He was bearish on

Nucor

(NUE) - Get Report

,

CSX Corp

(CSX) - Get Report

,

Fluor

(FLR) - Get Report

and

Foster Wheeler

(FWLT)

.

Check out the latest edition of

"Cramer's Take onTop-Searched Stocks" on Stockpickr.

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Want more Cramer? Check out Jim's rules and commandments for investing by

clicking here

.

Read more of Cramer's Mad Money Lightning Round insights

.

For "Mad Money" performance statistics and other links, check out Mad Money stats

At the time of publication, Cramer was long Johnson & Johnson, Wells Fargo, ConocoPhillips and Caterpillar.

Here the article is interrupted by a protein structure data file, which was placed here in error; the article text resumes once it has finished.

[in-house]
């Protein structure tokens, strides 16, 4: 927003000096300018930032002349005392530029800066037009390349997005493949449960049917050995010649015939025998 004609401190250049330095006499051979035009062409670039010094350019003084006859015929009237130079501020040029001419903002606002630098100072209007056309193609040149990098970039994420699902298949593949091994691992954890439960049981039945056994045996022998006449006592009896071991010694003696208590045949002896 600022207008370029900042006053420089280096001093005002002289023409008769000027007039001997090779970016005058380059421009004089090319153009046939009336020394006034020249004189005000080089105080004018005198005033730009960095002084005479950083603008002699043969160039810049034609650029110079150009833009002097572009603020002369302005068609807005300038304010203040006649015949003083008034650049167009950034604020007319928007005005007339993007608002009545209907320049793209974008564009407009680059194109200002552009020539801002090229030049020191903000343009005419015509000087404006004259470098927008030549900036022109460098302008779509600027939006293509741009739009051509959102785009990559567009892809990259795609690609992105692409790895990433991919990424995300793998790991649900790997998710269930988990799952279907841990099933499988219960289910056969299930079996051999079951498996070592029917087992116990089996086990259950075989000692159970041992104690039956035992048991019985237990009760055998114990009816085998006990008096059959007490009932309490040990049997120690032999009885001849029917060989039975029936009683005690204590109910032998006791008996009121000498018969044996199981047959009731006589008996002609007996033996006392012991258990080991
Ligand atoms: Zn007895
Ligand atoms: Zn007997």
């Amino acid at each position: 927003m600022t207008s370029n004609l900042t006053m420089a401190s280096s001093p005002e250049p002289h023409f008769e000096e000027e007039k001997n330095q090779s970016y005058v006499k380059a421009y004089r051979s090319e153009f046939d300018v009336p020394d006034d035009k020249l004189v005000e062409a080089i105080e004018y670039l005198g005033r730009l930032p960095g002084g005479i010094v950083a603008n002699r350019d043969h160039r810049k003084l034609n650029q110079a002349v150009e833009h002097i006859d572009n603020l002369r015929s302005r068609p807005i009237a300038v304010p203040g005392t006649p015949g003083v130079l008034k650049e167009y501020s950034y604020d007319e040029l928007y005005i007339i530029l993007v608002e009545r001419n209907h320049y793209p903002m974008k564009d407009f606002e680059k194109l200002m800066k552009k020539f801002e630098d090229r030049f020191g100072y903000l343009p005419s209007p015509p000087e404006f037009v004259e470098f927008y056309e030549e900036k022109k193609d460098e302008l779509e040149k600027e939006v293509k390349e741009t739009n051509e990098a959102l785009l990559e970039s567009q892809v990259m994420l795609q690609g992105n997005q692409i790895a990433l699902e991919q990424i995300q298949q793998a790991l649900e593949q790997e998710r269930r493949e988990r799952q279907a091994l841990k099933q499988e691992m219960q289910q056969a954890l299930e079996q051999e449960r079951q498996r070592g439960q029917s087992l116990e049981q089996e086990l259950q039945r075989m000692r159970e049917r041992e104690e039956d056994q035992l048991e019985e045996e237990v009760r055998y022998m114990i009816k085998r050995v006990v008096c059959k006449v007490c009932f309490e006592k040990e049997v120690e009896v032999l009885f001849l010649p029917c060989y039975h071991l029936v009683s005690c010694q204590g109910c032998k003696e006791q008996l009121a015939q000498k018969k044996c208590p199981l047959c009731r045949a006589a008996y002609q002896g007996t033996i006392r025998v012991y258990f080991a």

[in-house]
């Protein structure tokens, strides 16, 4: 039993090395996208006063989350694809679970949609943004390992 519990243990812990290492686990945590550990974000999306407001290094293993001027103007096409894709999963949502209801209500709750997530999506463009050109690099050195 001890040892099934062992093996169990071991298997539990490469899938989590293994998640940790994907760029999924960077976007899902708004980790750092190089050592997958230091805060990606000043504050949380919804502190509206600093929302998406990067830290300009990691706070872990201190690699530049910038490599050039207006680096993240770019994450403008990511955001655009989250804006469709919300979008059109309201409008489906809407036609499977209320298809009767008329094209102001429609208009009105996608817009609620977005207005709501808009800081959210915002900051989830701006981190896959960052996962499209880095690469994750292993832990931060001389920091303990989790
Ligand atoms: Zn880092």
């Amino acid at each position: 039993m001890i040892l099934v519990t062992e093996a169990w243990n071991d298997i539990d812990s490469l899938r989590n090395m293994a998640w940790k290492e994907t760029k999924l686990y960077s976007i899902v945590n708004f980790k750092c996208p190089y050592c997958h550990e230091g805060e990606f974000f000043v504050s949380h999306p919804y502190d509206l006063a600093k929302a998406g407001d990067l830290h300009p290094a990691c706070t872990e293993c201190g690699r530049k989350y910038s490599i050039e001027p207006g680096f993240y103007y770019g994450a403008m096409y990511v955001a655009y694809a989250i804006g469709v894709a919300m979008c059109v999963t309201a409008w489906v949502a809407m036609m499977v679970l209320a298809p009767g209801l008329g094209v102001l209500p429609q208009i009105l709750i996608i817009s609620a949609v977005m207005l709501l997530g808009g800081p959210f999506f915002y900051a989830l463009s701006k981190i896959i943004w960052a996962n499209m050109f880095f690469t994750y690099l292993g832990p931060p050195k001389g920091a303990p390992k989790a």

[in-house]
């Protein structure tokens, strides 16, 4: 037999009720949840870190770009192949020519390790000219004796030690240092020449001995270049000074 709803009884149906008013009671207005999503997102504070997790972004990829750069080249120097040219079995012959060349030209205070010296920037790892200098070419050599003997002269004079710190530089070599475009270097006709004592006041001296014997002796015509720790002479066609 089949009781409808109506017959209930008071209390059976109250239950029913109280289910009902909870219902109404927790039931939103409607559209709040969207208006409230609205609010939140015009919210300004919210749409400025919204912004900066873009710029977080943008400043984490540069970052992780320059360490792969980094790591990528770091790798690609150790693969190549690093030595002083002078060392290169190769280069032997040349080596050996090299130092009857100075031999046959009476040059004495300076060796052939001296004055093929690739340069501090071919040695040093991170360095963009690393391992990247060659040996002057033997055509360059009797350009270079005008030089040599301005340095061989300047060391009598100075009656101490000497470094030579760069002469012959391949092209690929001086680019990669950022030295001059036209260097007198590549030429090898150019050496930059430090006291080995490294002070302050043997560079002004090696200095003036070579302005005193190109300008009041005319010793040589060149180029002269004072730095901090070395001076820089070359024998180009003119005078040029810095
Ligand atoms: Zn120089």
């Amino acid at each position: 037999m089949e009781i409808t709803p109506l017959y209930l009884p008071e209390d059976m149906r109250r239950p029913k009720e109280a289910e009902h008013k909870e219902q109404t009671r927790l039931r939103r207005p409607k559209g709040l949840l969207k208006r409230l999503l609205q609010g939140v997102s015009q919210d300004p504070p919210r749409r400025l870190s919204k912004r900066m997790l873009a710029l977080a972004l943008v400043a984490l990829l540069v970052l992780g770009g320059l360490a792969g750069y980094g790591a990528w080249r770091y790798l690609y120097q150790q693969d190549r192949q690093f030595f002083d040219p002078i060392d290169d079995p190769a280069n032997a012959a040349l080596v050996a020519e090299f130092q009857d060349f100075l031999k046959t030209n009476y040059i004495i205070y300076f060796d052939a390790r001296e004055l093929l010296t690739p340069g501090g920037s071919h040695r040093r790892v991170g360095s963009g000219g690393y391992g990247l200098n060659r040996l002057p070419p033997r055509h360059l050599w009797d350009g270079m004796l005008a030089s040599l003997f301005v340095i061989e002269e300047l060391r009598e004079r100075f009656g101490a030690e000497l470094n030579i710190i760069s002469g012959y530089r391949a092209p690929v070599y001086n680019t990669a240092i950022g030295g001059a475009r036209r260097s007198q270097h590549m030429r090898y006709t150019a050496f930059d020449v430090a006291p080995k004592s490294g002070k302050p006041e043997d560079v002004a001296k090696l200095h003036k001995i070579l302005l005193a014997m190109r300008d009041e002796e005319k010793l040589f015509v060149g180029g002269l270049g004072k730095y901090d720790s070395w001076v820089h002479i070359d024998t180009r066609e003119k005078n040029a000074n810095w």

Jim Cramer, host of the CNBC television program "Mad Money," is a Markets Commentator for TheStreet.com, Inc., and CNBC, and a director and co-founder of TheStreet.com. All opinions expressed by Mr. Cramer on "Mad Money" are his own and do not reflect the opinions of TheStreet.com or its affiliates, or CNBC, NBC UNIVERSAL or their parent company or affiliates. Mr. Cramer's opinions are based upon information he considers to be reliable, but neither TheStreet.com, nor CNBC, nor either of their affiliates and/or subsidiaries warrant its completeness or accuracy, and it should not be relied upon as such. Mr. Cramer's statements are based on his opinions at the time statements are made, and are subject to change without notice. No part of Mr. Cramer's compensation from CNBC or TheStreet.com is related to the specific opinions expressed by him on "Mad Money."